NASA's Failed Mars Missions That Cost Over $200 Million

On January 3, 1999, NASA launched what was going to be an exciting new mission to Mars: the Mars Polar Lander. Designed to study the soil and climate of Mars' southern pole, the lander was accompanied by two smaller probes called Deep Space 2, which were intended to slam into the planet's surface at high speed and study the soil up close. The lander traveled through space as planned and arrived at Mars on December 3, 1999. The mission began the landing procedure and entered the atmosphere, but it never made contact again. The mission was declared lost and assumed to have crashed into the planet.

There wasn't any telemetry data to see exactly what happened, but subsequent investigation found that sensors in the landing gear were sending out false readings and that this fault was not discovered in testing (via Space Ref). This was blamed on an insufficient budget for the mission and inefficient communication. According to AP, the total cost of the collective mission including development and operations for both the Mars Polar Lander and the accompanying Deep Space 2 was $194.6 million in 1999. Calculated for inflation, that's over $340 million in 2022's dollars, according to U.S. Inflation Calculator.

The problem with faster, better, cheaper

The Mars Polar Lander — along with another Mars mission that was lost in the 1990s, the Mars Climate Orbiter — was launched under a NASA program called "Faster, Better, Cheaper." The idea of the program was to streamline the production of space missions and cut down on red tape, according to Elizabeth A. Frank. The approach had successes in its early years, like the Mars Pathfinder and Mars Global Surveyor missions. But today, it is most remembered for the failures of the Mars Polar Lander and Mars Climate Orbiter missions, the combined total of which cost almost $236 million, according to CNN.

The "Report on the Loss of the Mars Polar Lander and Deep Space 2 Missions" [PDF] by NASA's Jet Propulsion Laboratory, which built the Mars Polar Lander, found that there were in fact a number of problems with the design of the mission, any of which could have resulted in it being lost. The lack of a full "system-level qualification test" before launch was singled out as a particular problem.

Some people have argued that despite the high-profile failures, the Fast Better Cheaper program did in fact produce more science per dollar than other programs. To some extent the issue is one of balancing risk and public perception — it may make financial sense to send out cheaper, higher-risk missions, but the stigma of failed missions tends to make the public skeptical about space exploration. "We perceive many lasting benefits to current projects today from the adoption of the stretch goal of completing projects 'Faster-Better-Cheaper' in the 1990s and perceive that NASA suffers from a bias against learning from the FBC era because of the stigma of the failed projects," a report about the era from 2014 states (via IEEE).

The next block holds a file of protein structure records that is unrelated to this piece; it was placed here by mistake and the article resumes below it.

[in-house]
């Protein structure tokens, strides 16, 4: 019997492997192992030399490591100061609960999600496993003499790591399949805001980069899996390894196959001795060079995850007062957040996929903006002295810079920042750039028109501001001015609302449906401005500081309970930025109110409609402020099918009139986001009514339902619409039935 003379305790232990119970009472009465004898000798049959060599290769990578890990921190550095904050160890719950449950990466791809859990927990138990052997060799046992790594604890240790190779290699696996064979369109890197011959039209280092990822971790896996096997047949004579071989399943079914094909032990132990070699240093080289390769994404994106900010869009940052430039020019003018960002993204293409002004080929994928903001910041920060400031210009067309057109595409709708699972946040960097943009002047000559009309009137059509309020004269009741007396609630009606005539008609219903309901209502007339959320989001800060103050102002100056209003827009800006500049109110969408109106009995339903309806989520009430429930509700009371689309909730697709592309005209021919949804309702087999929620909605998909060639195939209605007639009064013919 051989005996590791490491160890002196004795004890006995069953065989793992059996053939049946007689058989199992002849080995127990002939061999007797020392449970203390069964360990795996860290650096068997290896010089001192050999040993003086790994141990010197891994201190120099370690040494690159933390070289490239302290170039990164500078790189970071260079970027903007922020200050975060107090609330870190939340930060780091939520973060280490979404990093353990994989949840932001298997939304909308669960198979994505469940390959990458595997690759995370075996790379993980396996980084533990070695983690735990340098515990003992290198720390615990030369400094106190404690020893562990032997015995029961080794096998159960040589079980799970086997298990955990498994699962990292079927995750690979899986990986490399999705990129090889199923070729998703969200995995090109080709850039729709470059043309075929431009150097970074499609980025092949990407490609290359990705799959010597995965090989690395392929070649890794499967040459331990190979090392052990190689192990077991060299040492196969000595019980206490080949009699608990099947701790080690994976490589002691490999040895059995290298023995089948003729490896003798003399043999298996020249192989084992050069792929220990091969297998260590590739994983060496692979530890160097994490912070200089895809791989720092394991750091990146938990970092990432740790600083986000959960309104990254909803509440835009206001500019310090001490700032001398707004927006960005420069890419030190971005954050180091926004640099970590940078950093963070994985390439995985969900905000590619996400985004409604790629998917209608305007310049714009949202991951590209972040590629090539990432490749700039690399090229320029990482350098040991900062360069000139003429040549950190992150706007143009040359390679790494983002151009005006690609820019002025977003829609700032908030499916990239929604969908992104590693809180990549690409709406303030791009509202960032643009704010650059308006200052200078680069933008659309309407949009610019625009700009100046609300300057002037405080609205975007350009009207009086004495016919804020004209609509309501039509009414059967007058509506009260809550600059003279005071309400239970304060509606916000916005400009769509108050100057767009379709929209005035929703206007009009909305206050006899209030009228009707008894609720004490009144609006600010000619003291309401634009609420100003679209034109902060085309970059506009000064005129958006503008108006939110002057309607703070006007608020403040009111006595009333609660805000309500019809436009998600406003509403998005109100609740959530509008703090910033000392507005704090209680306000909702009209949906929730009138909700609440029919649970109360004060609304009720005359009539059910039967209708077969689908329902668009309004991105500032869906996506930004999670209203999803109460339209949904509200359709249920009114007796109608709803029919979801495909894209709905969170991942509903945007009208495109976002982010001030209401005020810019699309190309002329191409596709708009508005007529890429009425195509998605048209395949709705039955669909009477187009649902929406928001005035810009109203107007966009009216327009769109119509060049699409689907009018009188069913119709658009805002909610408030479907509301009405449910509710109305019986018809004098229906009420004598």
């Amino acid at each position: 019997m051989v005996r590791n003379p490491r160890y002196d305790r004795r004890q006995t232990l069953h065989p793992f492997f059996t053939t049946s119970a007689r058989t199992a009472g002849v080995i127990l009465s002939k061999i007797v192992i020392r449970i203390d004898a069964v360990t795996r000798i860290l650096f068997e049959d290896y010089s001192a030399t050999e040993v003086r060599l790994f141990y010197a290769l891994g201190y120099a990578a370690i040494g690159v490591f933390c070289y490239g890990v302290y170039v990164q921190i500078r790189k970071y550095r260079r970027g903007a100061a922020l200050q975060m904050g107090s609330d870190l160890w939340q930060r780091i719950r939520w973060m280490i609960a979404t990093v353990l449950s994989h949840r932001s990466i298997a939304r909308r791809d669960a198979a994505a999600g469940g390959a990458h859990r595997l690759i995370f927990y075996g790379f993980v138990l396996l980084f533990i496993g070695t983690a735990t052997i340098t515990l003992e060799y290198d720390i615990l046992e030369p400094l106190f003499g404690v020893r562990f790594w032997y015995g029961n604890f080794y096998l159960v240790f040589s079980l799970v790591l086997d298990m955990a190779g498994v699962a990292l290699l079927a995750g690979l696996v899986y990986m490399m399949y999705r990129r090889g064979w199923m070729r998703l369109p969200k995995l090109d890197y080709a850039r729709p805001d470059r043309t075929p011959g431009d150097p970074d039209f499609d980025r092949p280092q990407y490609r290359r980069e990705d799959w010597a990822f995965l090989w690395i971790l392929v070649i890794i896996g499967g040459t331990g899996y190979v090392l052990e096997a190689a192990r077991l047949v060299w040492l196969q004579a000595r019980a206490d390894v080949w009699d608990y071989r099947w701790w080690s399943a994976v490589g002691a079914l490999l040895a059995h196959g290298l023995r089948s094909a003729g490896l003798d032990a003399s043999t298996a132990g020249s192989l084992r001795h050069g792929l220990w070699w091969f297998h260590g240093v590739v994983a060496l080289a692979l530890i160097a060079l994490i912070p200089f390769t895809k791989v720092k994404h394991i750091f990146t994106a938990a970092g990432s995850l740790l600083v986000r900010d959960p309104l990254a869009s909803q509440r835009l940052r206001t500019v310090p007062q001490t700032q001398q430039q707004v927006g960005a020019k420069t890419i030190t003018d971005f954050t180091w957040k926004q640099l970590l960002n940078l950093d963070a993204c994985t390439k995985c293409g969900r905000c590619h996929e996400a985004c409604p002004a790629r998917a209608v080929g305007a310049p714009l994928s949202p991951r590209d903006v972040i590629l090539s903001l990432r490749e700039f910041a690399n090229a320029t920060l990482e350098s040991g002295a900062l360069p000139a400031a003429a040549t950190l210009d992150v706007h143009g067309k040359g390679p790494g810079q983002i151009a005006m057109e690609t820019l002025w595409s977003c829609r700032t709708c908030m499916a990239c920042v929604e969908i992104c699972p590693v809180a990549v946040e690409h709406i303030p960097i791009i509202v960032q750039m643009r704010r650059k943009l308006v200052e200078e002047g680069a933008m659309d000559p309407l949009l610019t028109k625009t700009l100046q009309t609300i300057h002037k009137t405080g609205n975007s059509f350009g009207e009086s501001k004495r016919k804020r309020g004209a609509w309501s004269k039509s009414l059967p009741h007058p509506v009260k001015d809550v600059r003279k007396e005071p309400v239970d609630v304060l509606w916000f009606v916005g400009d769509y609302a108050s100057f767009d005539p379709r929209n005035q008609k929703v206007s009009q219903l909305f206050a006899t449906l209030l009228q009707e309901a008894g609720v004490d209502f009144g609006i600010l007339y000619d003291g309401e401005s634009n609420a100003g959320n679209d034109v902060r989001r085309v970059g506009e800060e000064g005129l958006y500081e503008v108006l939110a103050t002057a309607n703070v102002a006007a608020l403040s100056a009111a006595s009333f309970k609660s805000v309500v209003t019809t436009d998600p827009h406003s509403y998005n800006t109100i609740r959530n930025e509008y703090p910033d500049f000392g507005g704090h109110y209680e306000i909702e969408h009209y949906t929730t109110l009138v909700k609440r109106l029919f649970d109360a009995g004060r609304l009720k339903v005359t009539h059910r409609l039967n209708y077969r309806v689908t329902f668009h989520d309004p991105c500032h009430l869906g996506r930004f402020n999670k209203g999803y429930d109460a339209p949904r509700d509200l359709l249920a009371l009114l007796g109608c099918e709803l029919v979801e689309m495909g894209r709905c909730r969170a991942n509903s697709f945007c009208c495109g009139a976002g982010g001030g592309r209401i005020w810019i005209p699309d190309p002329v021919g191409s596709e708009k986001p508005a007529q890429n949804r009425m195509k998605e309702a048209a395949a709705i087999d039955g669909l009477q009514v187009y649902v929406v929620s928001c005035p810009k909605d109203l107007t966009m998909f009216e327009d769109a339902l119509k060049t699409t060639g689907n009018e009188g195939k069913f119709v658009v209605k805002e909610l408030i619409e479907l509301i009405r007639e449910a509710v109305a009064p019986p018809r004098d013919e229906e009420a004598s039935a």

Looking to the future

Even though the Faster Better Cheaper era is often looked back on as a failure, there are signs that NASA is becoming interested in using a similar approach in a smaller-scale way. Missions like EscaPADE, which will send a pair of satellites to Mars to study its magnetosphere, are designed to be extremely cheap — in this case, at under $80 million total for the mission, according to USRA [PDF], including launch, which is a fraction of what a Mars mission would normally cost. One way costs are being cut is by reducing the amount of testing and redundancy done on the EscaPADE hardware. That ups the risk of the mission failing but makes it much cheaper. 

"Just like any savvy investor, NASA is putting one or two percent of their portfolio into something that potentially has a much higher science per dollar return, in exchange for accepting somewhat higher risk," EscaPADE Principle Investigator Rob Lillis explained to Supercluster. The main thrust of NASA's approach to Mars in the next decade will continue to be on the very expensive Mars Sample Return mission, but there may also be opportunities for lower-cost missions, as well.